eral-designate Herbert Brownell and other
aids to cast around for a union man as
Labor Secretary. Meany had not proposed
directly to Eisenhower the name of Martin
Durkin, who is Meany's old friend and heir
apparent. But he did make sure that Dur-
kin's name should be considered by Brown-
ell and the other Eisenhower aids. Investi-
gation showed that Durkin had certain out-
standing qualifications for the post,
Despite these qualifications, Durkin was
not at first very seriously considered. Ini-
tially, the object was to find a man who
had these qualifications, but who was also
a R.Pnirihl. a .nda r.AnnAt, panrntable tn

Brownell was well aware. In the long run,
despite Eisenhower's personal triumph at
the polls, the Democrats' labor monopoly is
unhealthy for the Republican party, and
here was a way to begin to break it.
The Democrats, moreover, are clearly on-
ly waiting for the appropriate moment to
denounce Eisenhower as "the captive of big
business," and the business coloration of
the Eisenhower Cabinet night lend force to
this charge. Durkin would disprove the
charge. Finally, Eisenhower himself genu-
inely meant what he said during the cam-
paign about being "President of all the peo-
ple." Here was a way to give the 27 million
people who had voted for Stevenson a voice
in the Administration.
There remained the Taft problem. As
Chairman of the Senate Labor Committee,
Taft certainly expected to be consulted. It
is silly to suppose that Gen. Eisenhower,
with the astute and experienced Brownell
at his elbow, failed to do so out of sheer
absent-mindedness, or had no notion what
Taft's reaction would be, and decided to go
ahead with the Durkin appointment any-
way, as the best choice available.
This is what matters a great deal more
than whether Sen. Taft really intended
his statement as a declaration of war on
Eisenhower. Many knowledgeable observ-
ers have long believed that the Eisen-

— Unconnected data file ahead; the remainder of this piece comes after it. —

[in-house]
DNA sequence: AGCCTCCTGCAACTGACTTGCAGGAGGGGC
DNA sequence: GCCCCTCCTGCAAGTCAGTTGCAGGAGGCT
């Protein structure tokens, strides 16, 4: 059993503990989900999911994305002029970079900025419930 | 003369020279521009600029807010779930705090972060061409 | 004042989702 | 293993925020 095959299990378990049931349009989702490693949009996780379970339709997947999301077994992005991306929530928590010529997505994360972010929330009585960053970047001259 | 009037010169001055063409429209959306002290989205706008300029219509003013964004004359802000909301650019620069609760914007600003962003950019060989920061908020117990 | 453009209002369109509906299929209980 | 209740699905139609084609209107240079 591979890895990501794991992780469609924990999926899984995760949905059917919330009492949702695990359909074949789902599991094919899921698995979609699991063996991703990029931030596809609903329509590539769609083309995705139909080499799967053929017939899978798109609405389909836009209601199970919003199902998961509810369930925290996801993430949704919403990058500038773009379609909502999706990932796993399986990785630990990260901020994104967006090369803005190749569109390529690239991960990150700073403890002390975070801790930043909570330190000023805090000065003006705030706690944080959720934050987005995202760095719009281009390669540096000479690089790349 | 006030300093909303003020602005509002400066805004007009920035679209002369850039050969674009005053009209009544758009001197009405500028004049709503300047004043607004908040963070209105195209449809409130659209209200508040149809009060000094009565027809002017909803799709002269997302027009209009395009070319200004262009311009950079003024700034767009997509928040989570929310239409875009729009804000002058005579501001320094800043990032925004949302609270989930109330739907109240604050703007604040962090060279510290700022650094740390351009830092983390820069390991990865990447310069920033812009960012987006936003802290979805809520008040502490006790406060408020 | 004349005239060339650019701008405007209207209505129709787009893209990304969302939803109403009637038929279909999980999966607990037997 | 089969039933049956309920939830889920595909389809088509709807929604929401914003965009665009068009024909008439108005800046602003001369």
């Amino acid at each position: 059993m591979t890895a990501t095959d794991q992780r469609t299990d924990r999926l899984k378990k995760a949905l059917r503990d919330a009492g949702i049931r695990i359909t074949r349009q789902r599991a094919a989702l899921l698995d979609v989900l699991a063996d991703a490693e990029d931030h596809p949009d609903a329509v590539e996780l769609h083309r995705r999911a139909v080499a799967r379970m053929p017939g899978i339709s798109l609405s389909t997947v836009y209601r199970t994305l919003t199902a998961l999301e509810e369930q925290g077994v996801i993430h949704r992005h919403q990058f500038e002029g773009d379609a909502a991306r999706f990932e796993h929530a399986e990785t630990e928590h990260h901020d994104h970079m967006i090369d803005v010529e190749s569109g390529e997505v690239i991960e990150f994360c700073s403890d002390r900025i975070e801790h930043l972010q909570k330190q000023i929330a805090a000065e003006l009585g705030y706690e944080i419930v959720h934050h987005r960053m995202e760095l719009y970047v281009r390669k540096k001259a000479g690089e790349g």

hower-Taft truce could only be tempor-
ary under any circumstances. And if Taft
does choose to declare war now, he will
simply isolate himself, since by any reason-
able Congressional head-count, Eisenhower
wl .. h+ .ve%.latmninrity in 'noear s'nu onv

The Daily Official Bulletin is an
official publication of the University
of Michigan for which the Michigan
Daily assumes no editorial responsi-
bility. Publication in it is construc-
tive notice to all members of the
University. Notices should be sent in
TYPEWRITTEN form to Room 2552
Administration Building before 3 p.m.
the day preceding publication (before
11 a.m. on Saturday.)
Ushers for Messiah Concerts. Extra
Series Ushers report at Hill Auditorium
Sat., Dec. 6, at 7:45 p.m. Choral Union
Ushers report at Hill Auditorium Sun.,
Dec. 7, at 1:45 p.m.
M~essiah.Two traditional Christmas
performances of Handel's monumental
religious oratorio, "Messiah," will be
presented by the University Musical
Society, Saturday evening, Dec. 6, at
8:30; and Sunday afternoon, Dec. 7, at
2:30, in Hill Auditorium.
Performers will include Nancy Carr,
soprano of Chicago; Eunice Alberts,
contralto, of Boston; David Lloyd, ten-
or, of Boston; James Pease, bass, of
New York City. The University Choral
Union, augmented to 325 voices, and the
University Musical Society Orchestra;
with Mary McCall Stubbins at the or-
gan; all under the direction of Lester
McCoy, Associate Conductor of the Uni-
versity Musical Society.
Tickets (5Oc and 70c0 are on sale at
the offices of the University Musical
Society in Burton Tower; and will also
be available at the Hill Auditorium box
office an hour preceding the beginning
of each performance.
Academic Notices
The Michigan Rotating Seminar in
Mathematical Statistics will meet Sat.,
Dec. 6, at 2 p.m., in 117 Main Building,
Wayne University, Detroit. Prof. P. S.
Dwyer, of University of Michigan,
will speak on "Problem of Classifica-
tion and Linear Programming," and
Prof. C. K. Tsao, of Wayne University,
will speak on "A General Class of Sim-
ple Sequential Tests." All interested